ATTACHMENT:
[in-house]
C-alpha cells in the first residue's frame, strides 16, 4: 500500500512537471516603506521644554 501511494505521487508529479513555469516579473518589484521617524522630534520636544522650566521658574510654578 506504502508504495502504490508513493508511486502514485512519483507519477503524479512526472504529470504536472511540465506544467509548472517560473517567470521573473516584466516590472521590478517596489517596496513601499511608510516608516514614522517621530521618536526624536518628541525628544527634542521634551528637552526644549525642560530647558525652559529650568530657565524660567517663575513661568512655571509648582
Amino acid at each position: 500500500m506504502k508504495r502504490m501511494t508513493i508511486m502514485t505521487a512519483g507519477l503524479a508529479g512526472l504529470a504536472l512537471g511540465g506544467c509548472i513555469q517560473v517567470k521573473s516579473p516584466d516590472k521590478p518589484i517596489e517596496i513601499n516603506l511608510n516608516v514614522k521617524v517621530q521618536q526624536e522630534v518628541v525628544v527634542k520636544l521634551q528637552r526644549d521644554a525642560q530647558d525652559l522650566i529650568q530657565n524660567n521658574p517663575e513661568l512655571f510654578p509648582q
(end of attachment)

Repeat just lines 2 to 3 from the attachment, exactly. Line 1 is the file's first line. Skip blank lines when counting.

C-alpha cells in the first residue's frame, strides 16, 4: 500500500512537471516603506521644554 501511494505521487508529479513555469516579473518589484521617524522630534520636544522650566521658574510654578 506504502508504495502504490508513493508511486502514485512519483507519477503524479512526472504529470504536472511540465506544467509548472517560473517567470521573473516584466516590472521590478517596489517596496513601499511608510516608516514614522517621530521618536526624536518628541525628544527634542521634551528637552526644549525642560530647558525652559529650568530657565524660567517663575513661568512655571509648582
Amino acid at each position: 500500500m506504502k508504495r502504490m501511494t508513493i508511486m502514485t505521487a512519483g507519477l503524479a508529479g512526472l504529470a504536472l512537471g511540465g506544467c509548472i513555469q517560473v517567470k521573473s516579473p516584466d516590472k521590478p518589484i517596489e517596496i513601499n516603506l511608510n516608516v514614522k521617524v517621530q521618536q526624536e522630534v518628541v525628544v527634542k520636544l521634551q528637552r526644549d521644554a525642560q530647558d525652559l522650566i529650568q530657565n524660567n521658574p517663575e513661568l512655571f510654578p509648582q